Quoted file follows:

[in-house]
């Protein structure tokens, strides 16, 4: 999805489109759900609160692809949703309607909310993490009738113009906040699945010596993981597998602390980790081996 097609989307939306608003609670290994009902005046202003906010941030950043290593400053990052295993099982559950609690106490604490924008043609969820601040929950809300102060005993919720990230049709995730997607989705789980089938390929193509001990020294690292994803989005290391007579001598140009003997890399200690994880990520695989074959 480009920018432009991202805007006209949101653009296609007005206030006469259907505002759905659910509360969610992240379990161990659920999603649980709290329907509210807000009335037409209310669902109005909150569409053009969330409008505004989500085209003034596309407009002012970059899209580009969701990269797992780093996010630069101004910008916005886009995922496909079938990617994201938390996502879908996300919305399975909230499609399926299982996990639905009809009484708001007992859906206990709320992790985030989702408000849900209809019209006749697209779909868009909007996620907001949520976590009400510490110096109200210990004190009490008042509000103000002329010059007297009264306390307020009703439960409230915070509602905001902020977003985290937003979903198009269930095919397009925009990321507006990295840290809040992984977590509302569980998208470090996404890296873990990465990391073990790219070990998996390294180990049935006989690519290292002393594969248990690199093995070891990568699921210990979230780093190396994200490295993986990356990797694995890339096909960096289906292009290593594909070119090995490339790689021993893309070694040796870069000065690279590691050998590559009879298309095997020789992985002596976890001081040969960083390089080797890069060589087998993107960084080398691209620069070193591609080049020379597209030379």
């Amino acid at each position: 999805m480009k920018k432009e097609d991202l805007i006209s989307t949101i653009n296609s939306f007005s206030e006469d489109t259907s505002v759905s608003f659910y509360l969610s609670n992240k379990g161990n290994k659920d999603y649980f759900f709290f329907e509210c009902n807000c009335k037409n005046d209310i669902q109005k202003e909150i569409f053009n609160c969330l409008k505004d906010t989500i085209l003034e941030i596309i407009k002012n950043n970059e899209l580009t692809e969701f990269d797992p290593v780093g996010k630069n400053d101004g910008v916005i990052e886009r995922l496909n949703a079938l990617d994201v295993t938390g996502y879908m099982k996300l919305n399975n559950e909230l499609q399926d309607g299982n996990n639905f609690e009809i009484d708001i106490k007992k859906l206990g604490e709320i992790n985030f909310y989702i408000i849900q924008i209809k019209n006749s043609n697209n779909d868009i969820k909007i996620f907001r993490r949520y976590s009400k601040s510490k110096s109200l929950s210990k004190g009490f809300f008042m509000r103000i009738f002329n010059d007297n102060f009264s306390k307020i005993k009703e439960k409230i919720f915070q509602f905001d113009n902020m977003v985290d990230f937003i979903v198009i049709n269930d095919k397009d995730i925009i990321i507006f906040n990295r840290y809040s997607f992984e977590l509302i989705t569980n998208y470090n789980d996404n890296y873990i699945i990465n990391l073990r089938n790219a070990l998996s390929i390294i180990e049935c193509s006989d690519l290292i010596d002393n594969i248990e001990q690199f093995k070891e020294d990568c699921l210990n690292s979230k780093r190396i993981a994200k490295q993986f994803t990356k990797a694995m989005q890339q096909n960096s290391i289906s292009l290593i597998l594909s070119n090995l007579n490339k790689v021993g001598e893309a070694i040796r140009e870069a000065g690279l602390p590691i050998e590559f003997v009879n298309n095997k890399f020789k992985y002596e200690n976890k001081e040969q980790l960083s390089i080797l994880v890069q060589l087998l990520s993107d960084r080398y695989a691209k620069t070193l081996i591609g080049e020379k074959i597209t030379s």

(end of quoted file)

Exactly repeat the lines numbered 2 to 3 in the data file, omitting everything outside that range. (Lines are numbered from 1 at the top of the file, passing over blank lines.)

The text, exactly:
């Protein structure tokens, strides 16, 4: 999805489109759900609160692809949703309607909310993490009738113009906040699945010596993981597998602390980790081996 097609989307939306608003609670290994009902005046202003906010941030950043290593400053990052295993099982559950609690106490604490924008043609969820601040929950809300102060005993919720990230049709995730997607989705789980089938390929193509001990020294690292994803989005290391007579001598140009003997890399200690994880990520695989074959 480009920018432009991202805007006209949101653009296609007005206030006469259907505002759905659910509360969610992240379990161990659920999603649980709290329907509210807000009335037409209310669902109005909150569409053009969330409008505004989500085209003034596309407009002012970059899209580009969701990269797992780093996010630069101004910008916005886009995922496909079938990617994201938390996502879908996300919305399975909230499609399926299982996990639905009809009484708001007992859906206990709320992790985030989702408000849900209809019209006749697209779909868009909007996620907001949520976590009400510490110096109200210990004190009490008042509000103000002329010059007297009264306390307020009703439960409230915070509602905001902020977003985290937003979903198009269930095919397009925009990321507006990295840290809040992984977590509302569980998208470090996404890296873990990465990391073990790219070990998996390294180990049935006989690519290292002393594969248990690199093995070891990568699921210990979230780093190396994200490295993986990356990797694995890339096909960096289906292009290593594909070119090995490339790689021993893309070694040796870069000065690279590691050998590559009879298309095997020789992985002596976890001081040969960083390089080797890069060589087998993107960084080398691209620069070193591609080049020379597209030379």
């Amino acid at each position: 999805m480009k920018k432009e097609d991202l805007i006209s989307t949101i653009n296609s939306f007005s206030e006469d489109t259907s505002v759905s608003f659910y509360l969610s609670n992240k379990g161990n290994k659920d999603y649980f759900f709290f329907e509210c009902n807000c009335k037409n005046d209310i669902q109005k202003e909150i569409f053009n609160c969330l409008k505004d906010t989500i085209l003034e941030i596309i407009k002012n950043n970059e899209l580009t692809e969701f990269d797992p290593v780093g996010k630069n400053d101004g910008v916005i990052e886009r995922l496909n949703a079938l990617d994201v295993t938390g996502y879908m099982k996300l919305n399975n559950e909230l499609q399926d309607g299982n996990n639905f609690e009809i009484d708001i106490k007992k859906l206990g604490e709320i992790n985030f909310y989702i408000i849900q924008i209809k019209n006749s043609n697209n779909d868009i969820k909007i996620f907001r993490r949520y976590s009400k601040s510490k110096s109200l929950s210990k004190g009490f809300f008042m509000r103000i009738f002329n010059d007297n102060f009264s306390k307020i005993k009703e439960k409230i919720f915070q509602f905001d113009n902020m977003v985290d990230f937003i979903v198009i049709n269930d095919k397009d995730i925009i990321i507006f906040n990295r840290y809040s997607f992984e977590l509302i989705t569980n998208y470090n789980d996404n890296y873990i699945i990465n990391l073990r089938n790219a070990l998996s390929i390294i180990e049935c193509s006989d690519l290292i010596d002393n594969i248990e001990q690199f093995k070891e020294d990568c699921l210990n690292s979230k780093r190396i993981a994200k490295q993986f994803t990356k990797a694995m989005q890339q096909n960096s290391i289906s292009l290593i597998l594909s070119n090995l007579n490339k790689v021993g001598e893309a070694i040796r140009e870069a000065g690279l602390p590691i050998e590559f003997v009879n298309n095997k890399f020789k992985y002596e200690n976890k001081e040969q980790l960083s390089i080797l994880v890069q060589l087998l990520s993107d960084r080398y695989a691209k620069t070193l081996i591609g080049e020379k074959i597209t030379s």